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Title page for ETD etd-09132019-121334

Type of Document Dissertation
Author Butera, Iliza M
URN etd-09132019-121334
Title Audiovisual listening in cochlear implant users
Degree PhD
Department Neuroscience
Advisory Committee
Advisor Name Title
Troy A. Hackett Committee Chair
Daniel H. Ashmead Committee Member
G. Christopher Stecker Committee Member
Mark T. Wallace Committee Member
René H. Gifford Committee Member
  • fNIRS
  • auditory neuroscience
  • cochlear implants
  • multisensory integration
Date of Defense 2019-08-23
Availability unrestricted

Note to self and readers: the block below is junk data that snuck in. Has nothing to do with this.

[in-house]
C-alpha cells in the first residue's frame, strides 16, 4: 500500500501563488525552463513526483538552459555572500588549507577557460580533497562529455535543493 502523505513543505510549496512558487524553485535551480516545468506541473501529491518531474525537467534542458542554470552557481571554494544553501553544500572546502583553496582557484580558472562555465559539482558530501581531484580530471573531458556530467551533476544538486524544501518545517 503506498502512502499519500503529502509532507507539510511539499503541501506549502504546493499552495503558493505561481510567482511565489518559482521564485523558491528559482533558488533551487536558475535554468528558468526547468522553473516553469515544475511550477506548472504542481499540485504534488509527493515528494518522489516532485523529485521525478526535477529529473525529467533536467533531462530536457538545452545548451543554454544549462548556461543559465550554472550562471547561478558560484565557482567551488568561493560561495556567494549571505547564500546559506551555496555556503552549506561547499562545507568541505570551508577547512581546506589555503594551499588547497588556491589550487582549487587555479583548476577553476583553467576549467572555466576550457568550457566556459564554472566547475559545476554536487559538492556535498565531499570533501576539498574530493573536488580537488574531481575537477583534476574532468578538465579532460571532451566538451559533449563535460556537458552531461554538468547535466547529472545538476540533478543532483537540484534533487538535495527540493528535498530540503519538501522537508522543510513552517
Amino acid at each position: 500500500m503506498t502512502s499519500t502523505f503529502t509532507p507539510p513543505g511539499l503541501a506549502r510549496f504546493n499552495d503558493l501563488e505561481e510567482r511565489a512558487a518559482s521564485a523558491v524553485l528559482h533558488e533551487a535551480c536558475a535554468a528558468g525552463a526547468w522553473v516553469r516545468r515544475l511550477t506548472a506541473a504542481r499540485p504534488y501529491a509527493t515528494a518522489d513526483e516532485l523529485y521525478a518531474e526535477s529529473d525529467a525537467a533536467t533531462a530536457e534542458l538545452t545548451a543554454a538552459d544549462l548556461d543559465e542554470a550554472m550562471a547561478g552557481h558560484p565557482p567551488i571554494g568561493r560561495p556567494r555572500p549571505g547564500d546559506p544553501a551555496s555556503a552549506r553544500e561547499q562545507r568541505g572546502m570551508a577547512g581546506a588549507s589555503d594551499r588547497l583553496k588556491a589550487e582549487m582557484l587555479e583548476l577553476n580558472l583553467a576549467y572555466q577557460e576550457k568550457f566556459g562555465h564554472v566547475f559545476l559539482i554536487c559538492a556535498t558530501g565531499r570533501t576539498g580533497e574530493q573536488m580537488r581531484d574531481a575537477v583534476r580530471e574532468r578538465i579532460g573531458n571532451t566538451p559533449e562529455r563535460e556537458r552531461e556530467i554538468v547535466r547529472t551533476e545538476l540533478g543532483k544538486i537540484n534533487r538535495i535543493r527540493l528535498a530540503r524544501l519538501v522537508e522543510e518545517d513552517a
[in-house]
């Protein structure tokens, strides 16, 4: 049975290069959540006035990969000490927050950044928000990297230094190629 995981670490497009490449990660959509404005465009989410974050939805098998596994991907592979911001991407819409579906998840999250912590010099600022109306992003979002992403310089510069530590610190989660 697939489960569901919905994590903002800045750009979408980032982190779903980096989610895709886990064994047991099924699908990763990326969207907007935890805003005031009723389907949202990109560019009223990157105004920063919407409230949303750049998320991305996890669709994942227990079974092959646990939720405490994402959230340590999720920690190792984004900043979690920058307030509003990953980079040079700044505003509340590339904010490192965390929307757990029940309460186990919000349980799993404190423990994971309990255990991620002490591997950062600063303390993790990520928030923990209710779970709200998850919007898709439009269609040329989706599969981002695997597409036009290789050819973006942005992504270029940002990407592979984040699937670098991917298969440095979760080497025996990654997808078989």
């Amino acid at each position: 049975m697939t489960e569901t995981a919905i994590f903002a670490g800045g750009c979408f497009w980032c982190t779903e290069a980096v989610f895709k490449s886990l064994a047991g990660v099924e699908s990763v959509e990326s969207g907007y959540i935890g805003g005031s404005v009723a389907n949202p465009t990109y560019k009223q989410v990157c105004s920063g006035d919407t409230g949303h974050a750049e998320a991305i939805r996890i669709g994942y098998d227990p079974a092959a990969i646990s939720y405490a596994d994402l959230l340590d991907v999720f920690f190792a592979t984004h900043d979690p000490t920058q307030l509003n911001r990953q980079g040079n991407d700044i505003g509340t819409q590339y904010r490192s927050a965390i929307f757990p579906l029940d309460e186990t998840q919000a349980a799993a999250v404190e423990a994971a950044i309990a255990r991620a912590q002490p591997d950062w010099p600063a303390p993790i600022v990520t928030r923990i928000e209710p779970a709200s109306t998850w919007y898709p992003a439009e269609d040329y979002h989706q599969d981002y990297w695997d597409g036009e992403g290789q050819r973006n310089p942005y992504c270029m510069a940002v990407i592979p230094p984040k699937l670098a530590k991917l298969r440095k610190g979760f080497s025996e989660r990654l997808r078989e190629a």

Cochlear implants (CIs)-widely considered the most successful neuroprosthetic devices-afford over half a million users worldwide access to sound perception following severe-to-profound hearing loss. However, visual cues remain vitally important for many CI users to interpret the impoverished auditory information that implants convey. While auditory-only speech understanding is well characterized in clinical outcome measures, relatively little is known about audiovisual (AV) speech comprehension in this cohort. In total, we recruited 116 normal hearing controls and 86 CI users (with 119 implanted ears) for a series of experiments that test: perceptions of the McGurk illusion and the sound-induced flash illusion (chapter 2), unisensory and multisensory listening in noise (chapter 4), speech-evoked cortical activity via near-infrared spectroscopy (chapters 3 and 4), and the underlying temporal processing for how auditory and visual speech and non-speech stimuli are integrated (chapter 5). The results of these studies suggest that CI users perceptually weight visual speech more highly than auditory speech-a strategy that we describe as "visuocentric listening." Given that clinical outcome measures for CI users are both highly variable and difficult to predict, an important factor for addressing this variability is to identify where in the auditory pathway it is introduced. This dissertation addresses central mechanisms of brain plasticity with a focus on multimodal sensory integration. The overall goal of this work is to better understand audiovisual integration and how it relates to speech comprehension of CI users, particularly in ecological listening conditions that are naturally multisensory. This knowledge is essential for our understanding of proficiency with a CI and, most importantly, how users can best utilize all sensory information to enhance speech intelligibility and improve quality of life.
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